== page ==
Did you drive your Facel today?

This is a loaded question, principally because the reader may not have a Facel, and secondly because I did drive my Facel 11 today! Driving the car is no big deal on New Years Day, but it’s part of a tradition of New Year/Hogmany involving something called First Footing which means being the first person across the threshold of a house in the new year to bring luck to the household.

In automotive and classic car terms, this has meant taking your cherished machine out on New Years Day, usually to a pub, to a meeting of like minded classic car enthusiasts. These meetings have sprung up around England and in my area, in southern England, there are two meetings, one at Elsted near Midhurst, and the other at a place called Ball’s Cross, north of Petworth. Bigger meetings are held at Hartley Wintney and Brooklands, also within an hour of where I live.

But Elsted is close enough and I have been there several times in the past. Of course, it doesn’t help if the weather is foul but today started off nice enough, although rain was forecast later in the day. The festivities of the night before can also delay start time, but in spite of a late night, we were out of the garage by midday for the five mile drive to Elsted. Even so, we saw our first classic – a Lotus Elan – heading away from the direction of the venue at the end of our lane, and before we reached the pub, a Jaguar was pulling out of the turning so we were clearly late.

The parking area for the meeting is on a small trading estate beside the Elsted Inn, and those with premises there don’t seem to mind the classic car brigade who turn up. Although the parking wasn’t ideal, there was a small amount of space left with about 40 cars already in situ. The Facel 11 burbled in, the quarter lights keeping the screen clear as they usually do. We’d scarcely stopped before a man in a high-viz jacket exclaimed “you’ve made my day, surely a Facel in my I-Spy book is worth more than 15 points, surely at least 25!”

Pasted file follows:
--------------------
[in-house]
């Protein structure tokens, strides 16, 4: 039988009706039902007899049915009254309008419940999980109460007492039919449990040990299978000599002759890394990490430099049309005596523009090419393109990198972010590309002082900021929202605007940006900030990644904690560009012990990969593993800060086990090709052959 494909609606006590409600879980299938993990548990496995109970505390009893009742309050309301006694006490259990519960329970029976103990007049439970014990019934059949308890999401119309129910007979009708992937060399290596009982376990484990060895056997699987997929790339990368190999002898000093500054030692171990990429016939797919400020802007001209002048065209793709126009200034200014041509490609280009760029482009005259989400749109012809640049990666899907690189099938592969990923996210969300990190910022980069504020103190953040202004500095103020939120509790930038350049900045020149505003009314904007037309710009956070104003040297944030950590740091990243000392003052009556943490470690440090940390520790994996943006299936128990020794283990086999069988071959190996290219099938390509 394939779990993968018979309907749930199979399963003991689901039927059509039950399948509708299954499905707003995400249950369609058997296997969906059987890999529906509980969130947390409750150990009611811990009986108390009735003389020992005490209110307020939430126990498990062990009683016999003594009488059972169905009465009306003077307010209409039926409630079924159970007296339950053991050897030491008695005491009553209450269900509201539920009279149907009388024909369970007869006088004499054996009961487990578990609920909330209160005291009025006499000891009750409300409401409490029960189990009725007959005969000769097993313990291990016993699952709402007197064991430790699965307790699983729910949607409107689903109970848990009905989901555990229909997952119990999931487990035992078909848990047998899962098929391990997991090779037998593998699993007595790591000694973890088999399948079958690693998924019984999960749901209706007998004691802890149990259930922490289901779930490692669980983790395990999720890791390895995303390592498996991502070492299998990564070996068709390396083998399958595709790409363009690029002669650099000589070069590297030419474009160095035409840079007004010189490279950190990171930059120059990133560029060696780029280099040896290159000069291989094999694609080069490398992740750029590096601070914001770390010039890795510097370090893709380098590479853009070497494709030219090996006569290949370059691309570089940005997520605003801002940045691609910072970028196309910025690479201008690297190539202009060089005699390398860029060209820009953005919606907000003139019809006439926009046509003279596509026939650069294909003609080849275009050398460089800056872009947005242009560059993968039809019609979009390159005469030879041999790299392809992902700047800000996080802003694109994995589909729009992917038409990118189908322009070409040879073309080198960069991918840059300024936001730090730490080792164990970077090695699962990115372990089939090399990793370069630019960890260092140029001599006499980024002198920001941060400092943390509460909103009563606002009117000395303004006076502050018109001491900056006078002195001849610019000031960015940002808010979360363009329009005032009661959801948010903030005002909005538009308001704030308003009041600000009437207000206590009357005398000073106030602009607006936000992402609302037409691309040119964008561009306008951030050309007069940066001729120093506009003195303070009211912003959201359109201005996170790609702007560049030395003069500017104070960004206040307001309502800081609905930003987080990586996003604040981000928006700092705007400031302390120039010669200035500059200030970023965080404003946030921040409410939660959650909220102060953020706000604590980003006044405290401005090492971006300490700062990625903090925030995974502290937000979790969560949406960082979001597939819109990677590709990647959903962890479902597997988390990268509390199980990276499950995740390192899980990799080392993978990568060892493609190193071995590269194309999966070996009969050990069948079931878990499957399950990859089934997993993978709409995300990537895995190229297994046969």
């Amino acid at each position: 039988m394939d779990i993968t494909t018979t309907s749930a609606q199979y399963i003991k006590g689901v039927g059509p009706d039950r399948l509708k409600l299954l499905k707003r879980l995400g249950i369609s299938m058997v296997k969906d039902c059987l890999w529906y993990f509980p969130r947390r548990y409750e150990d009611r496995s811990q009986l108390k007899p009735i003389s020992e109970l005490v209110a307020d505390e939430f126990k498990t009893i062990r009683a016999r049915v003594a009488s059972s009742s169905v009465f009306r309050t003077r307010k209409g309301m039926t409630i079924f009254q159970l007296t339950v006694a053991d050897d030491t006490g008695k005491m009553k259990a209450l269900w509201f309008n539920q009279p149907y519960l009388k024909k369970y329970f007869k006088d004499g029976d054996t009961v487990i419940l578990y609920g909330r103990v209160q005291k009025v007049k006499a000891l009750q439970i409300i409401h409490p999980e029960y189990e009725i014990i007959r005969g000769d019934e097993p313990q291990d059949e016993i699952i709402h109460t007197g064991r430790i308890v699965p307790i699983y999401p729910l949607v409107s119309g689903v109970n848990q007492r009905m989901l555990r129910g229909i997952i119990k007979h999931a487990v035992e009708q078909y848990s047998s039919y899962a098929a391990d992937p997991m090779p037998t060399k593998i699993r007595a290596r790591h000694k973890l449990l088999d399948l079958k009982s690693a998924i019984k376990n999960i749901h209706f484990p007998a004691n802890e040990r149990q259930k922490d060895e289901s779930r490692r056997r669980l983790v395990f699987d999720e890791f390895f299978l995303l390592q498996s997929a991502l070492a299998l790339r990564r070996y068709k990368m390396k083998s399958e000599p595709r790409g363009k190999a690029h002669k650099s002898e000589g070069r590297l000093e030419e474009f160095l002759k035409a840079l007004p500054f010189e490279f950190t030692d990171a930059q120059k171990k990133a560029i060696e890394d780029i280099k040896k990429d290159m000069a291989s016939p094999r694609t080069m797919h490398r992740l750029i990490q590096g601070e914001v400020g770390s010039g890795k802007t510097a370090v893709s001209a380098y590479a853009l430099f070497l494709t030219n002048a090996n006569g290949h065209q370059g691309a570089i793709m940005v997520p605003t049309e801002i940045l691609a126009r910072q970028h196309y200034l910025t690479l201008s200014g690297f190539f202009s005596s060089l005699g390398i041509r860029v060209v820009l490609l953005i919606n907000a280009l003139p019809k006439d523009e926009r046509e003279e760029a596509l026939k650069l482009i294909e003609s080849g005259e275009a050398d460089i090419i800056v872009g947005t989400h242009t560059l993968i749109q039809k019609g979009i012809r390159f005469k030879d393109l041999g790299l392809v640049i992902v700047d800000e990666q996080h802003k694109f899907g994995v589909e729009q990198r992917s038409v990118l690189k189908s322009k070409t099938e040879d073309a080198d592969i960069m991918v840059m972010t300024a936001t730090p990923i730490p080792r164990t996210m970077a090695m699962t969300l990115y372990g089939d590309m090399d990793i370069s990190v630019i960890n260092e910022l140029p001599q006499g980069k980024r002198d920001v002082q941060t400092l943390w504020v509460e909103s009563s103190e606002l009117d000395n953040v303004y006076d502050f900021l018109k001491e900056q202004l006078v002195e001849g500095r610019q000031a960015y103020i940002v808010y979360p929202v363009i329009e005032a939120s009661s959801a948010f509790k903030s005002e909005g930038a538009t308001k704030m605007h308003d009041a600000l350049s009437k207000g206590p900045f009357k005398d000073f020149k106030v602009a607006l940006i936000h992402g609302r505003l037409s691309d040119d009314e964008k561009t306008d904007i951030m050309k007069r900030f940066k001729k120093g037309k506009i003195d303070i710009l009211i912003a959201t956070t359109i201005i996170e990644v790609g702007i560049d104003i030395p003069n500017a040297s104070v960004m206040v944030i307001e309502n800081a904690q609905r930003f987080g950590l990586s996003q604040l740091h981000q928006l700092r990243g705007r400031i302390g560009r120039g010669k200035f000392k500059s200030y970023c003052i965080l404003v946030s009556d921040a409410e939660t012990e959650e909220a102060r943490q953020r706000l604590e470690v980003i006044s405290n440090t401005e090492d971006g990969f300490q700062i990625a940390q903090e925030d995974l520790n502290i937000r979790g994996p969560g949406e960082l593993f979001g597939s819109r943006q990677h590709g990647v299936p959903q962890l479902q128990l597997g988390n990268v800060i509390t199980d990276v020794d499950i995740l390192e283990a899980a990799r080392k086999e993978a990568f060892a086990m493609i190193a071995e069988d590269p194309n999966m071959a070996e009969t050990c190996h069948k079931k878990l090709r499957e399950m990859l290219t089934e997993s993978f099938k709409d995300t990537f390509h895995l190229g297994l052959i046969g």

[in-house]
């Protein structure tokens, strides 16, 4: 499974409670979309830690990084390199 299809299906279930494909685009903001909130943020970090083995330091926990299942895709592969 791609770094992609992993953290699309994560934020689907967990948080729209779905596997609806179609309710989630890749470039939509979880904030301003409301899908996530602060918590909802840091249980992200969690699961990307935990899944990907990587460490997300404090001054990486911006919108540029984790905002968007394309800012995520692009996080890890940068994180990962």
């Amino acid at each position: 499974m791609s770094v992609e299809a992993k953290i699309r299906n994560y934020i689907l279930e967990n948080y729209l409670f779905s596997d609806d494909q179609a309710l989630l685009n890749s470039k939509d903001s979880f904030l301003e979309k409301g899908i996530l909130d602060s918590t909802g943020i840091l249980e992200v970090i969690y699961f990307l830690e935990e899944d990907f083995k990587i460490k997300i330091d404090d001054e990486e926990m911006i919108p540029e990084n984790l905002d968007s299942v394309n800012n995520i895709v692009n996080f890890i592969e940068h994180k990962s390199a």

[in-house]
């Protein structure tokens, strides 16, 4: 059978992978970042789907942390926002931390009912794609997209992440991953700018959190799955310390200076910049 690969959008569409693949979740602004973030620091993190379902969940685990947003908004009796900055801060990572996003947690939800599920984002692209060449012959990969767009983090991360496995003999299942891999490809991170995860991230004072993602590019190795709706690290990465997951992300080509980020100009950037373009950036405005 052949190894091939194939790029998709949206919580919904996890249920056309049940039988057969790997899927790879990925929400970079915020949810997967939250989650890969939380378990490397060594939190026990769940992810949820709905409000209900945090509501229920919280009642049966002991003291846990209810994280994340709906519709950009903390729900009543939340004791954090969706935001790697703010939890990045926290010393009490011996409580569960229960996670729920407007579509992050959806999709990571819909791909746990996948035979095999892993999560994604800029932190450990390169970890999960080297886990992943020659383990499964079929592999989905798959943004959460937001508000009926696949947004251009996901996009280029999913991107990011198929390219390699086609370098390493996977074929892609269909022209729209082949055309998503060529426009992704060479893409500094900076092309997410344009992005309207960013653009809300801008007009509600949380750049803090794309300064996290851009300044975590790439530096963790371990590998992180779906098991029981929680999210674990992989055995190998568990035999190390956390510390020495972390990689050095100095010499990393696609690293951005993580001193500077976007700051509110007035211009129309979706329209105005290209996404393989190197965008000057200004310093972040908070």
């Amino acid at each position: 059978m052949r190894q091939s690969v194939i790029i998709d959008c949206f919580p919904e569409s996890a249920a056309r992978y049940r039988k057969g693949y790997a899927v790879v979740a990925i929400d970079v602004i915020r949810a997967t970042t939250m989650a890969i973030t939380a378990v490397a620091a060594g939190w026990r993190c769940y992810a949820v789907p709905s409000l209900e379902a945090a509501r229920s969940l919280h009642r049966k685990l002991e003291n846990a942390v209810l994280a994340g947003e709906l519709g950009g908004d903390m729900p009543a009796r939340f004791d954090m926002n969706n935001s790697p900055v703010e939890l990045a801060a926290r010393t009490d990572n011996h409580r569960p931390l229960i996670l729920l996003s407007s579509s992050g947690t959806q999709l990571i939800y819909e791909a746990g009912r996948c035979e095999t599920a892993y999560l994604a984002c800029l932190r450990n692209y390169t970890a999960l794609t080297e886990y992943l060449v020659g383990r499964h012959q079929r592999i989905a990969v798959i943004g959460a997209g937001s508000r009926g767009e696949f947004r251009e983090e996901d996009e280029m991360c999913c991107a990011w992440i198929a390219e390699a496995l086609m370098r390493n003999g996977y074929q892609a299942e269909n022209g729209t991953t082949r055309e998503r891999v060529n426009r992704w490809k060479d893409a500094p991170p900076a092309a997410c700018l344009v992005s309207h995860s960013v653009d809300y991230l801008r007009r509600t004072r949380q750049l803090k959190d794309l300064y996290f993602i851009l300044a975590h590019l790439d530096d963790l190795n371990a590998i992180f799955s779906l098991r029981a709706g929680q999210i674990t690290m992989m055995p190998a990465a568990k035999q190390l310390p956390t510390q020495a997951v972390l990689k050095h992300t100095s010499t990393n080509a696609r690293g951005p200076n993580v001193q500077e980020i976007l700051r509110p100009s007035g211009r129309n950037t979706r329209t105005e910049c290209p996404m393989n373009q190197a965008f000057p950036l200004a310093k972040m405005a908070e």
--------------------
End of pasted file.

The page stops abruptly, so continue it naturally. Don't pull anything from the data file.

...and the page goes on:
Once we’d parked, we needed to have a good look at the other cars, because even as we began our tour, a Gordon Keeble left before we could look at it. Other cars included a couple of Lotus Elans, two Alvises, a brace of Willys in excellent condition, a friend’s Railton Fairmile (the car, not the boat), another friend’s tiny Austin Seven complete with toy Dalmatian dog strapped to the running board (emphasising the size of the car), a pair of Invicta low chassis including the famous ex-Raymond Mays model, a couple of Alfa Romeos, an E-type, a utilitarian-looking TR2, a Frog-eyed Sprite, a lovely pre-war Rolls, and a very small WW1 Renault pick-up.

Having examined what we could, we popped into the pub for a pint with one or two cars still arriving. A friend attempted to explain the physics of a sleeve valve engine, we looked at the racing pics on the wall, and a 1928 Alvis owner told us about his amphibious lawnmower – a lawnmower which actually drives his boat!

Among the late arrivals was a sweet little Swallow which we’ve seen before – you have to be very good friends with your fellow passenger. No sign of the Ware family sadly; they have brought four cars pre-1927 in the past, including an incredible fire-breathing Austin which makes a completely mockery of anything suggestive of an MoT.  How do you check the seat belts of a car that doesn’t have seats?

By the time we emerged, there was almost no one left and the Facel was a lonely sight on its own at the end of the parking area. It had started to drizzle which had sent many folk home, and so we set off, passing the little Renault on the way. It’s great having wipers whose speed can be varied depending on how hard the rain is falling, just by turning the button, but if it’s really not raining very much at all then it’s a pain having to keep turning the wipers on and off. There’s no such thing as intermittent. It’s either on or off.  Such are the penalties of a 1962 car. Three large puddles of fuel or oil on our newly tarmacced drive were slightly alarming and will have to be investigated, but I’ll have a look at that later.

At least I had driven the Facel on the first day of the year and it had been fun. I was, however, reminded of all the tasks that have to be undertaken in the next month or so…

Ends

 

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